Tuesday, January 25, 2011

O'Briens Writing Style.

Tim O’Brien doesn’t specify whether these named sections are chapters or just short stories. He simply put the names of the sections under “Contents”. His first section is named, The Things They Carried. During this whole section, he writes about everything that the men in his unit had to carry and how much it weighed. He also talks about the non-materialistic things that the men had to carry. All of these thoughts that formed the story were some-what organized but more or less, follow the flow of basic memory and thought process.
In the second section Love, the main character flashes forward to a later point in his life. He never talks about love in his personal life the only love he really talks about in the section is his lieutenant Jimmy Norcross’ love for Martha whom will never love him back. I think he goes from his first section to this one because in The Things They Carried section, the main character talks a lot about the love for Martha, pictures of Martha, and confusion about her that Jimmy Norcross carried throughout their mission. These facts tie into my explanation that Tim O’Brien writes like he thinks.
I believe that love was in the back of his mind during the first section. I also think that the love for Ted Lavender was a main point. Even though none of the men openly said “I loved Ted ”, I believe that they really did love him, or at least Tim and Jimmy did. I think they loved him because Jimmy could never forgive himself for letting Ted die or for letting him get shot, and Tim couldn‘t stop writing about how he was before he was shot and when he was killed in the first section.
The next section Spin, I interpret has to do with his thoughts and how they sometimes make his head spin. I could almost feel myself as the reader spinning from one memory to another. He also breaks into a short story which is almost unexpected. The third section, On the Rainy River, he writes a story that he has claimed to have never told anyone about before. He paints a clear picture of his inner conflicts with deciding to run or stay and go to the war, and outer conflicts with his life and receiving the draft notice. I guess because he went off in a “spin” of old memories, he probably felt compelled to tell the reader how it all came together in the first place; how his life was before he went to war. He stays with an old man on the banks of the Rainy River which divides him from his very escape: Canada. During the stay, they do not talk much about any of Tims problems or worries; however, the old man somehow knows just what is going on with Tim, without him having to say a word.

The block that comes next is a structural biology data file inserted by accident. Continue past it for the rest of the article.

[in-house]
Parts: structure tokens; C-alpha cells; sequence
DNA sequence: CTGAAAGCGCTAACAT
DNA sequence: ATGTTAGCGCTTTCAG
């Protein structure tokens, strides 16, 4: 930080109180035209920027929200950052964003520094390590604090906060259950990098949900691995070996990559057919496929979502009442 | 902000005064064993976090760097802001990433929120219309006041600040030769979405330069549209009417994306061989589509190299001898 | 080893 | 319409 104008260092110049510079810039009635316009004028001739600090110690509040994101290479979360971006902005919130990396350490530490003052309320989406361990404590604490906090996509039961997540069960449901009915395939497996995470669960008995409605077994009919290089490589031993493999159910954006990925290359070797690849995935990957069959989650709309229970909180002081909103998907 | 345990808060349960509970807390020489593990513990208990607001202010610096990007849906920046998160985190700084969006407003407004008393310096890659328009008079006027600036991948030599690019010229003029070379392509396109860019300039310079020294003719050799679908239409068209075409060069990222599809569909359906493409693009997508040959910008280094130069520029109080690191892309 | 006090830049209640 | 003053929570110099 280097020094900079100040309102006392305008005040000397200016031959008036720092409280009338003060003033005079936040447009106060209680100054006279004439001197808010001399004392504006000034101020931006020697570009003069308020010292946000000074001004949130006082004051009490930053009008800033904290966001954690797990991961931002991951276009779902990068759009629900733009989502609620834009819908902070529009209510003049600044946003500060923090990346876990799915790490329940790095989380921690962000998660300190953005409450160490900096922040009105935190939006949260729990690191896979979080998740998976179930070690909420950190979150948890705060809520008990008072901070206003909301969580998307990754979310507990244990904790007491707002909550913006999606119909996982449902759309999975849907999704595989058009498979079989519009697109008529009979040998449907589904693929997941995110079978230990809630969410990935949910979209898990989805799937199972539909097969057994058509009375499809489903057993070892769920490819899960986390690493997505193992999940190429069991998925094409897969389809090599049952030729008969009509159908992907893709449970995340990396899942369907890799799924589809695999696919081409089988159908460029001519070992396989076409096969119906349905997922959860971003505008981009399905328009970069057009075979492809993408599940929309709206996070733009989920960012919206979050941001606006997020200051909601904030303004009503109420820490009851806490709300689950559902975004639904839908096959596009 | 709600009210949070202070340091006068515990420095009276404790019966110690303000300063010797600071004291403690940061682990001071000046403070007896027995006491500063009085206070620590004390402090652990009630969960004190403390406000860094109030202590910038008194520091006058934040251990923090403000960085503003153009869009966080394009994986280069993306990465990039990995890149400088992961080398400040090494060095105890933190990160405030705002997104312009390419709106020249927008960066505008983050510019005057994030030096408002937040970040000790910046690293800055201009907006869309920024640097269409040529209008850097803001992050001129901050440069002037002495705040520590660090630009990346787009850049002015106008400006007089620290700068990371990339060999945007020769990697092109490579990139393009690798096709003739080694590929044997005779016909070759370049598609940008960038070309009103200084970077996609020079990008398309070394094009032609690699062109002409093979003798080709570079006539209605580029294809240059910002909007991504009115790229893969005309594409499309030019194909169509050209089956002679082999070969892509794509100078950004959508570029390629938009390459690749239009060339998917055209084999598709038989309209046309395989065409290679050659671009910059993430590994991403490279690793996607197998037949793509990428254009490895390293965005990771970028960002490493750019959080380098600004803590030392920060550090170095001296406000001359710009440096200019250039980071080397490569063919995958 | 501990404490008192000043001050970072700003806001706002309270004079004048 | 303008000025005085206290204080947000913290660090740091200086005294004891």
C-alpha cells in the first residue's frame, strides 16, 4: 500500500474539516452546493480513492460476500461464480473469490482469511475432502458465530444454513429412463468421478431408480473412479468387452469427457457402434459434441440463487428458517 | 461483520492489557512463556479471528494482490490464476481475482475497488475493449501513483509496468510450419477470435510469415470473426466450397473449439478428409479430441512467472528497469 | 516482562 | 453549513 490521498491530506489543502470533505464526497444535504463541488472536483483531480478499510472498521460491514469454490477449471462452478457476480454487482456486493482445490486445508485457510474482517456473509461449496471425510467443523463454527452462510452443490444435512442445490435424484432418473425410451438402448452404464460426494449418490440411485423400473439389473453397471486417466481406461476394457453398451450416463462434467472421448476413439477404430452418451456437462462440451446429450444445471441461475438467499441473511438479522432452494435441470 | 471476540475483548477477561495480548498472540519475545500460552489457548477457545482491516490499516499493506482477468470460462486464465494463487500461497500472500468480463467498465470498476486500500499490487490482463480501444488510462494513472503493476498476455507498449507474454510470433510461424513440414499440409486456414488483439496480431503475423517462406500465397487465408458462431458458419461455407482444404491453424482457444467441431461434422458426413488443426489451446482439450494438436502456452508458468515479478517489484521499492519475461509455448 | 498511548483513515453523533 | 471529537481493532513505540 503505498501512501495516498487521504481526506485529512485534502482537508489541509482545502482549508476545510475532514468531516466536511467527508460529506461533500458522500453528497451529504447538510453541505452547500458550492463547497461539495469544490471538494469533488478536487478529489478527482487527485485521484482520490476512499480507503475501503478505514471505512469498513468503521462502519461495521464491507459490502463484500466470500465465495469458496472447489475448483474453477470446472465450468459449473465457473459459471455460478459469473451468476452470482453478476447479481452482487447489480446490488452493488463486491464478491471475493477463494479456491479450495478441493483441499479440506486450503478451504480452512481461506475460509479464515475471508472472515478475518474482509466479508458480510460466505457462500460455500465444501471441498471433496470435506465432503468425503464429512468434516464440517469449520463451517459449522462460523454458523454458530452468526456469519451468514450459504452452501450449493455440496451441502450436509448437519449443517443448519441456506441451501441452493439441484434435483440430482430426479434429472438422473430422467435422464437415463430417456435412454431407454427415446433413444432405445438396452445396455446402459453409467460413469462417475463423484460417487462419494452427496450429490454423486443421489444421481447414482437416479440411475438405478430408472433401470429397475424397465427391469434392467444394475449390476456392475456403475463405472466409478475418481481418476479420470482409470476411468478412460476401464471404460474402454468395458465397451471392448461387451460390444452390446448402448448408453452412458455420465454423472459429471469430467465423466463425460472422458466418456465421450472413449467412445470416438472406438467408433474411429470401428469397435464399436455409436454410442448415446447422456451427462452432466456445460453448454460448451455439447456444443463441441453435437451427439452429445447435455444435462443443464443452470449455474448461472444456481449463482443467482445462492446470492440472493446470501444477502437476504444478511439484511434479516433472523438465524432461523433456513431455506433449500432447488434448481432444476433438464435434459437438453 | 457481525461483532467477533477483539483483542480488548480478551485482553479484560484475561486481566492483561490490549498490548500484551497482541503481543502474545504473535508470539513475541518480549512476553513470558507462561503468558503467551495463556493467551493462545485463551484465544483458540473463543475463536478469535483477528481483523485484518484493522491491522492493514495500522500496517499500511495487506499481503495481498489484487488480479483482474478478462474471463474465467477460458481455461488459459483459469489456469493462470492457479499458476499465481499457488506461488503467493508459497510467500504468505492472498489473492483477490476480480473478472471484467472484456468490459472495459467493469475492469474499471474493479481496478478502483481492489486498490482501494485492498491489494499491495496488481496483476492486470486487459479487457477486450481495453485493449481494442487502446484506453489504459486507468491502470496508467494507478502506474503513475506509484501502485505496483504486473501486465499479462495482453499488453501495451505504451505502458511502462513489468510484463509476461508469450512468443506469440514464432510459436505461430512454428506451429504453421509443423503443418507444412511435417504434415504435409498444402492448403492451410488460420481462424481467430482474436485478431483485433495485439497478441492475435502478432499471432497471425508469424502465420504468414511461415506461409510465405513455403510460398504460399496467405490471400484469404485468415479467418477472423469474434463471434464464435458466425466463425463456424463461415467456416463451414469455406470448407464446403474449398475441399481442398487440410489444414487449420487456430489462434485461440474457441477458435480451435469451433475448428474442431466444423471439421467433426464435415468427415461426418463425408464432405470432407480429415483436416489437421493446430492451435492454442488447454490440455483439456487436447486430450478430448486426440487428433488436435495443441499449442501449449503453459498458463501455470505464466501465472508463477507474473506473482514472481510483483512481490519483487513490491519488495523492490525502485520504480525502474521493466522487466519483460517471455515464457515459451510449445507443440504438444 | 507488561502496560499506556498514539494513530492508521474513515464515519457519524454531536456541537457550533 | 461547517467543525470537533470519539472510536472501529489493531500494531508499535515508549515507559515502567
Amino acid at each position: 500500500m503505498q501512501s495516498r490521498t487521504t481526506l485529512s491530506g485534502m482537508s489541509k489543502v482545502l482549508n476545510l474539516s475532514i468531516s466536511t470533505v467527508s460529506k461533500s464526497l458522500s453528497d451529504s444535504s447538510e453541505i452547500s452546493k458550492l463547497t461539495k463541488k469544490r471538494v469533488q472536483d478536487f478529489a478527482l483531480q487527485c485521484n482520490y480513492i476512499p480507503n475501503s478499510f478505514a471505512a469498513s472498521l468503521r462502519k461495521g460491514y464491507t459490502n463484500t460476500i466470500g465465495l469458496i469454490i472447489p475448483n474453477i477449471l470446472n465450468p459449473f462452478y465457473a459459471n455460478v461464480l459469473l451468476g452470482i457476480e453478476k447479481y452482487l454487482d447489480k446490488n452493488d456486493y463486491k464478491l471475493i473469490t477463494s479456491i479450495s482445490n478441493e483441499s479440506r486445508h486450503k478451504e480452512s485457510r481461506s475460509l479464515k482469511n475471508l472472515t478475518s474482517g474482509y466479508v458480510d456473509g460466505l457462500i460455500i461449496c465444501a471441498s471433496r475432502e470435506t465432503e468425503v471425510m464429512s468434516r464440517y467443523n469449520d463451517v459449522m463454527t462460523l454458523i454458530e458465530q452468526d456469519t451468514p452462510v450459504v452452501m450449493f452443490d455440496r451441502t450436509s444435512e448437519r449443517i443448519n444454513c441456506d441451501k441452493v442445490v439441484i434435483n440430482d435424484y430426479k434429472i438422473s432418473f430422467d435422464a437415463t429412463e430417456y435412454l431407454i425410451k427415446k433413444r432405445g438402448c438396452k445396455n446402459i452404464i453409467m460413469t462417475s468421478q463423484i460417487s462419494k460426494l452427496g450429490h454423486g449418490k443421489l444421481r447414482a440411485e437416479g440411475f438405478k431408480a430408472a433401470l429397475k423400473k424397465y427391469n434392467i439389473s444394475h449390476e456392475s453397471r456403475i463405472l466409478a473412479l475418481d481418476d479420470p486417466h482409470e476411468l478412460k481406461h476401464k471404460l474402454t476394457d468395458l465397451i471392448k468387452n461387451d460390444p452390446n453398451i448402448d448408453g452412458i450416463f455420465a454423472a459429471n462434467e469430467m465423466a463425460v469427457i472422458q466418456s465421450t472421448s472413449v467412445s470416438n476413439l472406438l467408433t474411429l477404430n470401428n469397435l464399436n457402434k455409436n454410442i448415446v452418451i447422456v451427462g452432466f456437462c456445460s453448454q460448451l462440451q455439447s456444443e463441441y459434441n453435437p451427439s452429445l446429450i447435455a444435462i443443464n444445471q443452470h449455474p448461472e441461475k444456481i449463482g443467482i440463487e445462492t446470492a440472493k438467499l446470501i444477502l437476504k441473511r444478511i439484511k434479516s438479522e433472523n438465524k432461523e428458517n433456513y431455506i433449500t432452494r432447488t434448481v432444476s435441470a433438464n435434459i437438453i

I believe because Tim formed some kind-of friendship with the old man he feels the need to tell a story about how men who were once enemies become friends. Two men in his troop, Dave Jensen and Lee Strunk, get into a fight because someone stole Dave’s jackknife. Dave Jensen ends up beating Lee to a pulp and breaking his nose badly. After Lee comes back Dave is paranoid that Lee will get back at him so he ends up breaking his own nose to make himself even to Lee and to say “I’m Sorry” in a sense and propose friendship. They end up getting very close and signing an agreement that states if one or the other gets severely hurt one or the other will end it for them so that they don’t have to endure a “wheelchair injury”. In the section Friends, Lee gets his leg from the knee down blown off and is scared to death that Dave will kill him because of their agreement. Dave tries to comfort him and let him know he won’t kill him until the chopper gets there.
All of these stories seem to follow his own unique memory sequence and thought process. It all makes some kind of sense to write in that order so I think he writes his thoughts one after another and I believe each section has more or less of a preview to the ideas or the stories that might be told in the next.

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